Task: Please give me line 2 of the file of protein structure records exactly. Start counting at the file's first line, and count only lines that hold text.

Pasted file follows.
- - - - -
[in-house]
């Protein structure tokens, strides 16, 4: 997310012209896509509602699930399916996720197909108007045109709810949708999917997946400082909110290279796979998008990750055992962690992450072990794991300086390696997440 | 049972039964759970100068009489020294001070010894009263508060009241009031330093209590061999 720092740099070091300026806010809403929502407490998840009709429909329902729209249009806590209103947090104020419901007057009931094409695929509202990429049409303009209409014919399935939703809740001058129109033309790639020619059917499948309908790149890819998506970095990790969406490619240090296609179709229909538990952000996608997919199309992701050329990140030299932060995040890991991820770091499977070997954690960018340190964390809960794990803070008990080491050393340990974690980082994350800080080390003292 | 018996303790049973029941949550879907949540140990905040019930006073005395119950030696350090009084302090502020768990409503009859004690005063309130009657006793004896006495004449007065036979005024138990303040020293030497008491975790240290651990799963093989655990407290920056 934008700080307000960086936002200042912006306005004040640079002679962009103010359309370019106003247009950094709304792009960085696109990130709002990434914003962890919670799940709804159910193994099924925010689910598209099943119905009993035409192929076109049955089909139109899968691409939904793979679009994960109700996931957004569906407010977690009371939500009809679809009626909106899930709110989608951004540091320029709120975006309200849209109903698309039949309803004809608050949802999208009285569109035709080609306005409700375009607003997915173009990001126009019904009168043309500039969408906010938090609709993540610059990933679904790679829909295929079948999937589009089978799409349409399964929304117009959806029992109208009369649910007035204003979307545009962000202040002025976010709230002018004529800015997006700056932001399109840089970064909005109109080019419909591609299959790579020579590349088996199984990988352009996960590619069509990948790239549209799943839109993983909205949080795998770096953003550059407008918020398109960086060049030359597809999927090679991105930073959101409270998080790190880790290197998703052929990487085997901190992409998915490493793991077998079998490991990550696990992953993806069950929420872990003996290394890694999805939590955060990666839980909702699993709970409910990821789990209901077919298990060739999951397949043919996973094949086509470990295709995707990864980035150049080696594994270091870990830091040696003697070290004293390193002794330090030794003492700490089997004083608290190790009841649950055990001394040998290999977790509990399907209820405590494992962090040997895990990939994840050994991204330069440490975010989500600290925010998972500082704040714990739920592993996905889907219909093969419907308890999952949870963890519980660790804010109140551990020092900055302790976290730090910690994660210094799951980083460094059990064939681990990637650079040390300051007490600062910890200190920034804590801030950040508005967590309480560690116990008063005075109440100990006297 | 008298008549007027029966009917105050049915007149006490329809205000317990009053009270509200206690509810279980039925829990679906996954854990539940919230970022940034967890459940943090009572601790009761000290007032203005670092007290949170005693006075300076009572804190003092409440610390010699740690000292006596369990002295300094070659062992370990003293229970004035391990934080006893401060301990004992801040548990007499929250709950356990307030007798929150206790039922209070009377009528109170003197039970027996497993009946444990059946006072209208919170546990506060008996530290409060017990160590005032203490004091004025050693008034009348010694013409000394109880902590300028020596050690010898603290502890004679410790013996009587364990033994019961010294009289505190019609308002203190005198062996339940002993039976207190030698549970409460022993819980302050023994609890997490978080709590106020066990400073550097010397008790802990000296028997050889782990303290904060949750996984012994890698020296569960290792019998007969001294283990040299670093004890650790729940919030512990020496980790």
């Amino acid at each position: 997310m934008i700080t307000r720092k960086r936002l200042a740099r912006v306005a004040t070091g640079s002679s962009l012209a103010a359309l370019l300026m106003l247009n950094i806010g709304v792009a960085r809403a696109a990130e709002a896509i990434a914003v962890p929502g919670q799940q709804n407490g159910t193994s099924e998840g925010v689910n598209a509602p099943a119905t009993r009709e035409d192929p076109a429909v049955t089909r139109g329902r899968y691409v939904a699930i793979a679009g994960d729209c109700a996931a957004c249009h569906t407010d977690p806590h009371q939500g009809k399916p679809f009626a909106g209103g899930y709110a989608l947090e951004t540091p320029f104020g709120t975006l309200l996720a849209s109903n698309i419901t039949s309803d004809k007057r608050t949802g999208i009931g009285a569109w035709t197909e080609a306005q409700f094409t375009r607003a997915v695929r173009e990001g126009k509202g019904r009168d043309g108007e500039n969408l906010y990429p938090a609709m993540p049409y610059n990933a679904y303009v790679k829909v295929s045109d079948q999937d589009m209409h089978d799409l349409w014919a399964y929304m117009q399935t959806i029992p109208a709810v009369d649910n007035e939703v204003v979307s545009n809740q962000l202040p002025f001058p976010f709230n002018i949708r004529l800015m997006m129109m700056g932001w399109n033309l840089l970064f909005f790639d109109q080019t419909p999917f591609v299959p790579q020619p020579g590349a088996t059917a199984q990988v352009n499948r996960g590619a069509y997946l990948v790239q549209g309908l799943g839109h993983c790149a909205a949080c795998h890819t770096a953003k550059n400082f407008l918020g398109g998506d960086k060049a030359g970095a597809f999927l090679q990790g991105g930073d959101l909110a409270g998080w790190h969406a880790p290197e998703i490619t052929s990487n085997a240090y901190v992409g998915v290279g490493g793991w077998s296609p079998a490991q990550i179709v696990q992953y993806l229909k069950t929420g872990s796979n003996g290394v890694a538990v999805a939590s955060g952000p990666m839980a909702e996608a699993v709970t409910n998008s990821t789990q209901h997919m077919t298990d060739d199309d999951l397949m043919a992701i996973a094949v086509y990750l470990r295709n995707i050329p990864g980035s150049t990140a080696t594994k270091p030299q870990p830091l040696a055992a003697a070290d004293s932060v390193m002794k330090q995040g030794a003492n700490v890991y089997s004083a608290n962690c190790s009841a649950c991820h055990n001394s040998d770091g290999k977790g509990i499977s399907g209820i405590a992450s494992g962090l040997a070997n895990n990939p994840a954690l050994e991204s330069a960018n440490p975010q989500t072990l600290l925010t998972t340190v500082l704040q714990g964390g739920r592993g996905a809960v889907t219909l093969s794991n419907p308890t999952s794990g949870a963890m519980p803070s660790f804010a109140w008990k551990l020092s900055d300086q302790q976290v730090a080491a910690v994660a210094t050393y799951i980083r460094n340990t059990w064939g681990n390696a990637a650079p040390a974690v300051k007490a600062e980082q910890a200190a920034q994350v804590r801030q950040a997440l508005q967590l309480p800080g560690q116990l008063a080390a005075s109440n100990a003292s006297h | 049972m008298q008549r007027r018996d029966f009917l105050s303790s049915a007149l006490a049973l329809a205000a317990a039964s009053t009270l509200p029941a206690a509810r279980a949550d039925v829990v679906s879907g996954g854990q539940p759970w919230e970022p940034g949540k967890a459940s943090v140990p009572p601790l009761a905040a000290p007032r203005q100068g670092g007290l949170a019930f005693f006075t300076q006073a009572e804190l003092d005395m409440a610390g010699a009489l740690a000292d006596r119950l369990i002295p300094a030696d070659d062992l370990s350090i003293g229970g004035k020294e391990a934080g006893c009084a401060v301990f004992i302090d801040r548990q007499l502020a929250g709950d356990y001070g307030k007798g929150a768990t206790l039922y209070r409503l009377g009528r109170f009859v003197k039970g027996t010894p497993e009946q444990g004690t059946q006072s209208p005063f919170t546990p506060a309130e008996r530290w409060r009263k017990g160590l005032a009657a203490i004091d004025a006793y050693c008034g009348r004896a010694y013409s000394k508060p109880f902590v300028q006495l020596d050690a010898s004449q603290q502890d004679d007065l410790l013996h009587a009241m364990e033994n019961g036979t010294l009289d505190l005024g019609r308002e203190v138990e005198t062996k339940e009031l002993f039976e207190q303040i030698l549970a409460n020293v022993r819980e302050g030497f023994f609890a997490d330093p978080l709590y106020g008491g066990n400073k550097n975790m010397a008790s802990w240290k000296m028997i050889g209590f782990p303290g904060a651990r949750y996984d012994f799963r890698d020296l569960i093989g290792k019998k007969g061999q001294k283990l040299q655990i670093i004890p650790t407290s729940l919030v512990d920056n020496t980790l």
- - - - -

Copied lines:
């Protein structure tokens, strides 16, 4: 997310012209896509509602699930399916996720197909108007045109709810949708999917997946400082909110290279796979998008990750055992962690992450072990794991300086390696997440 | 049972039964759970100068009489020294001070010894009263508060009241009031330093209590061999 720092740099070091300026806010809403929502407490998840009709429909329902729209249009806590209103947090104020419901007057009931094409695929509202990429049409303009209409014919399935939703809740001058129109033309790639020619059917499948309908790149890819998506970095990790969406490619240090296609179709229909538990952000996608997919199309992701050329990140030299932060995040890991991820770091499977070997954690960018340190964390809960794990803070008990080491050393340990974690980082994350800080080390003292 | 018996303790049973029941949550879907949540140990905040019930006073005395119950030696350090009084302090502020768990409503009859004690005063309130009657006793004896006495004449007065036979005024138990303040020293030497008491975790240290651990799963093989655990407290920056 934008700080307000960086936002200042912006306005004040640079002679962009103010359309370019106003247009950094709304792009960085696109990130709002990434914003962890919670799940709804159910193994099924925010689910598209099943119905009993035409192929076109049955089909139109899968691409939904793979679009994960109700996931957004569906407010977690009371939500009809679809009626909106899930709110989608951004540091320029709120975006309200849209109903698309039949309803004809608050949802999208009285569109035709080609306005409700375009607003997915173009990001126009019904009168043309500039969408906010938090609709993540610059990933679904790679829909295929079948999937589009089978799409349409399964929304117009959806029992109208009369649910007035204003979307545009962000202040002025976010709230002018004529800015997006700056932001399109840089970064909005109109080019419909591609299959790579020579590349088996199984990988352009996960590619069509990948790239549209799943839109993983909205949080795998770096953003550059407008918020398109960086060049030359597809999927090679991105930073959101409270998080790190880790290197998703052929990487085997901190992409998915490493793991077998079998490991990550696990992953993806069950929420872990003996290394890694999805939590955060990666839980909702699993709970409910990821789990209901077919298990060739999951397949043919996973094949086509470990295709995707990864980035150049080696594994270091870990830091040696003697070290004293390193002794330090030794003492700490089997004083608290190790009841649950055990001394040998290999977790509990399907209820405590494992962090040997895990990939994840050994991204330069440490975010989500600290925010998972500082704040714990739920592993996905889907219909093969419907308890999952949870963890519980660790804010109140551990020092900055302790976290730090910690994660210094799951980083460094059990064939681990990637650079040390300051007490600062910890200190920034804590801030950040508005967590309480560690116990008063005075109440100990006297 | 008298008549007027029966009917105050049915007149006490329809205000317990009053009270509200206690509810279980039925829990679906996954854990539940919230970022940034967890459940943090009572601790009761000290007032203005670092007290949170005693006075300076009572804190003092409440610390010699740690000292006596369990002295300094070659062992370990003293229970004035391990934080006893401060301990004992801040548990007499929250709950356990307030007798929150206790039922209070009377009528109170003197039970027996497993009946444990059946006072209208919170546990506060008996530290409060017990160590005032203490004091004025050693008034009348010694013409000394109880902590300028020596050690010898603290502890004679410790013996009587364990033994019961010294009289505190019609308002203190005198062996339940002993039976207190030698549970409460022993819980302050023994609890997490978080709590106020066990400073550097010397008790802990000296028997050889782990303290904060949750996984012994890698020296569960290792019998007969001294283990040299670093004890650790729940919030512990020496980790």